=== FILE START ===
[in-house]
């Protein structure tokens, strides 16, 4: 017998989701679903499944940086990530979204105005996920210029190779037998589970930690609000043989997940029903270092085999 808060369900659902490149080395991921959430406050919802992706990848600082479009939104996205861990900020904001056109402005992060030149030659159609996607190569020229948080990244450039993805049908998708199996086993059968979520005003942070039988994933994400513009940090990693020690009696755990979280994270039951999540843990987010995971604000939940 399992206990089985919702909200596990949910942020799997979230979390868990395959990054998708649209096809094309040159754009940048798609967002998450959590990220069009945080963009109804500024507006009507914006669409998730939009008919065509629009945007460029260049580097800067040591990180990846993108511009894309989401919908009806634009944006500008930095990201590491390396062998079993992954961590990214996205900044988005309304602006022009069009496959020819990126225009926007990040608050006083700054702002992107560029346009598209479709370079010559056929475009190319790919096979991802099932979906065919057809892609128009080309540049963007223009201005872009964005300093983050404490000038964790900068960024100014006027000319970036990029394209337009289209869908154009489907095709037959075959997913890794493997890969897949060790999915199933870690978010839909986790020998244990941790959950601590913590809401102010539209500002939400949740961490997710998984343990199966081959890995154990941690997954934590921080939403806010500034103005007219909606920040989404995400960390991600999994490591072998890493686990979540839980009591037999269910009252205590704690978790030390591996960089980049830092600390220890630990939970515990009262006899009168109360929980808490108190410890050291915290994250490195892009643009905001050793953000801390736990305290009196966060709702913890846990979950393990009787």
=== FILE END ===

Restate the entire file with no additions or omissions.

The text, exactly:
[in-house]
């Protein structure tokens, strides 16, 4: 017998989701679903499944940086990530979204105005996920210029190779037998589970930690609000043989997940029903270092085999 808060369900659902490149080395991921959430406050919802992706990848600082479009939104996205861990900020904001056109402005992060030149030659159609996607190569020229948080990244450039993805049908998708199996086993059968979520005003942070039988994933994400513009940090990693020690009696755990979280994270039951999540843990987010995971604000939940 399992206990089985919702909200596990949910942020799997979230979390868990395959990054998708649209096809094309040159754009940048798609967002998450959590990220069009945080963009109804500024507006009507914006669409998730939009008919065509629009945007460029260049580097800067040591990180990846993108511009894309989401919908009806634009944006500008930095990201590491390396062998079993992954961590990214996205900044988005309304602006022009069009496959020819990126225009926007990040608050006083700054702002992107560029346009598209479709370079010559056929475009190319790919096979991802099932979906065919057809892609128009080309540049963007223009201005872009964005300093983050404490000038964790900068960024100014006027000319970036990029394209337009289209869908154009489907095709037959075959997913890794493997890969897949060790999915199933870690978010839909986790020998244990941790959950601590913590809401102010539209500002939400949740961490997710998984343990199966081959890995154990941690997954934590921080939403806010500034103005007219909606920040989404995400960390991600999994490591072998890493686990979540839980009591037999269910009252205590704690978790030390591996960089980049830092600390220890630990939970515990009262006899009168109360929980808490108190410890050291915290994250490195892009643009905001050793953000801390736990305290009196966060709702913890846990979950393990009787």